Developing a Coordinated Response to Wildlife Trafficking in West Africa; Day 2 Summary

Developing a Coordinated Response to Wildlife Trafficking in West Africa; Day 2 Summary
July 4, 2018 9:35 am News

Following up on the progress made on the first day of the workshop on “Developing a Coordinated Response to Wildlife Trafficking in West Africa”, Day 2 started early with a breakout session where the countries worked together to refine draft priority needs assessments and associated recommendations. Discussions emphasized the way each country is invested in finding effective solutions to tackle wildlife crime in the sub region.

Dr. Johnson Boanuh, the Director of the ECOWAS Environment Directorate, presented the process for obtaining ECOWAS Commission endorsement of a regional strategy on combatting wildlife crime, thereby confirming high level regional support. Director Boanuh indicated that once the technical experts have completed their work on the development of the strategy and associated implementation mechanisms, their recommendations would follow the standard 6 step statutory process towards the full endorsement by the ECOWAS Commission of the need to address wildlife trafficking as a regional as well as national and local issue.

“We definitely need the Member States’ commitment otherwise whatever we adopt will not be effectively implemented. Your role on the ground is therefore key to the success of our coordinated response. That is why together with WA BiCC we are initiating capacity building activities on the ground for various stakeholders including the judiciary, customs and other enforcement agencies.” stated Dr. Boanuh.

The day progressed with Sone Nkoke of TRAFFIC presenting the Africa-TWIX, an online tool developed to facilitate the exchange of information and co-operation between enforcement officers in Central African countries. He shared some of the successes of this program and its advantages. This presentation was meant to give participants an idea of some of the options available to facilitate wildlife law enforcement and how it can be adapted for use in West Africa. He urged the West African representatives in the room to make a joint request to TRAFFIC for this tool to be implemented in the region.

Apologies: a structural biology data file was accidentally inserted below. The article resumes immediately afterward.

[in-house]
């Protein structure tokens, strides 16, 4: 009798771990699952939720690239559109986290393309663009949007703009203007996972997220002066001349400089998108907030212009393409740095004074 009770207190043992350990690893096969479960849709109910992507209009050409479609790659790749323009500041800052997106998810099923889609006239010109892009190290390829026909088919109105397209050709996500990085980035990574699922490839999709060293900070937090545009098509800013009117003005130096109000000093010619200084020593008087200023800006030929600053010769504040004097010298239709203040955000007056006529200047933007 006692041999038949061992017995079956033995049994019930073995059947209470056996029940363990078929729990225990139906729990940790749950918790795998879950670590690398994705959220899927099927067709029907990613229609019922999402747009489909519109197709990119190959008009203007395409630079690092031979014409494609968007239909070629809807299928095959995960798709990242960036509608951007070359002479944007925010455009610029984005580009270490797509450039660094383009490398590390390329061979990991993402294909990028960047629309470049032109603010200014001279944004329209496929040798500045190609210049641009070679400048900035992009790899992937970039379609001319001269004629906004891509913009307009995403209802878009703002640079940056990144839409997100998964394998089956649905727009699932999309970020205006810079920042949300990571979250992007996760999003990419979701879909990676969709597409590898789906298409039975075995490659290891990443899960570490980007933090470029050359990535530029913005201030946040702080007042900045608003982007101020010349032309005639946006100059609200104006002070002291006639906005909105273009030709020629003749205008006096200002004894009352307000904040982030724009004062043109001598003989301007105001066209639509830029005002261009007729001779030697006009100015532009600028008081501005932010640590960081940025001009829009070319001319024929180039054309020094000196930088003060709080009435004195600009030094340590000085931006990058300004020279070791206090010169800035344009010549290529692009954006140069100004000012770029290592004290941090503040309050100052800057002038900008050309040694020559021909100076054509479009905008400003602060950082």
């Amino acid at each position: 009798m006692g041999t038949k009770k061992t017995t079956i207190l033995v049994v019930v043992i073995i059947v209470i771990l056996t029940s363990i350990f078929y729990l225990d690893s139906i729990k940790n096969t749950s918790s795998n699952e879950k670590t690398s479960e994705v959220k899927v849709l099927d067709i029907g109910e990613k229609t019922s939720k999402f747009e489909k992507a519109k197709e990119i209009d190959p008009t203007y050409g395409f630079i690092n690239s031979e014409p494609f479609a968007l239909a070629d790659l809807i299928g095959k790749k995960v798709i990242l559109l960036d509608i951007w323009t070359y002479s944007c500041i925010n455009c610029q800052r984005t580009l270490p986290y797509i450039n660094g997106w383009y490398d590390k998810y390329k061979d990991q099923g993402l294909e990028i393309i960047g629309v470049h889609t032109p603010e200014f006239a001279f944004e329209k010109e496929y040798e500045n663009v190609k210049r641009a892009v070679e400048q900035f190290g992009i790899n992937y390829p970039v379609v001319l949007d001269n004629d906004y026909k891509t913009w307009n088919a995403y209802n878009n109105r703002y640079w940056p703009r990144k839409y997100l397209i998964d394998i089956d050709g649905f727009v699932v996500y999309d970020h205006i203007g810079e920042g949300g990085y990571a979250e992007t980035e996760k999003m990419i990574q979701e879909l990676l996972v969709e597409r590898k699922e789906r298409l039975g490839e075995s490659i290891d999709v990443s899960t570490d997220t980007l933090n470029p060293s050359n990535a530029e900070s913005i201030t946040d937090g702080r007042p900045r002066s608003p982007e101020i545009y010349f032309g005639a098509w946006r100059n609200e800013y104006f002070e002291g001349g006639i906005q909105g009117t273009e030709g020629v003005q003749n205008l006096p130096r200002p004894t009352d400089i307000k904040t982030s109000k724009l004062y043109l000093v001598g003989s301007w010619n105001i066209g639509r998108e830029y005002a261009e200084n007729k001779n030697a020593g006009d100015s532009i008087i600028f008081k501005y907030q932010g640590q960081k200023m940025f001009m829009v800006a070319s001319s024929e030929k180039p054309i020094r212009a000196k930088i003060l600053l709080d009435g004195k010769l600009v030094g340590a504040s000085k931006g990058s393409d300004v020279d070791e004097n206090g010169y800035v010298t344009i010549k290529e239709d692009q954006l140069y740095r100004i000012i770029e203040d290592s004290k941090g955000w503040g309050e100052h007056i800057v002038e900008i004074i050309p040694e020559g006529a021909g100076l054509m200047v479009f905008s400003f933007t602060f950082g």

Alice Stroud from Born Free USA presented the capacity building program that is being developed with WA BiCC targeting West African wildlife law enforcement agencies and other engaged stakeholders. Anticipated activities include trainings for customs, rangers working in transboundary protected areas, prosecutors and the judiciary as well as the development of key training resource materials. These activities will strengthen the capacity of countries in West Africa to develop strong national responses to wildlife crime by addressing the priority needs identified in the wildlife crime threat assessment, which is based on the outcomes, findings and recommendations of the initial seven national threats assessments.  Ms. Stroud also introduced the Wildscan smart phone application, a tool facilitating the identification of protected species, which WA BiCC is planning to adapt for West Africa based on the successful develop and application of Wildscan in Southeast Asia ( Wildscan will greatly strengthen species identification skills of enforcement officers, and allow for real-time reporting of wildlife trafficking in West Africa.

After the final presentation, there was another breakout group session where participants demonstrated enthusiastic ownership and engagement by working together to refine the draft recommendations to be communicated to high-level decision-makers.

“Any work that you are part of developing, you take ownership and you can execute better because you all edit and make recommendations together and agree on the implementation. I really appreciate this process WA BiCC has taken and the down up approach they are applying” – Mawdo Jallow, representative of The Gambia.

The day ended with report backs from the first breakout group with the modified documents reviewed and accepted by all the participants.

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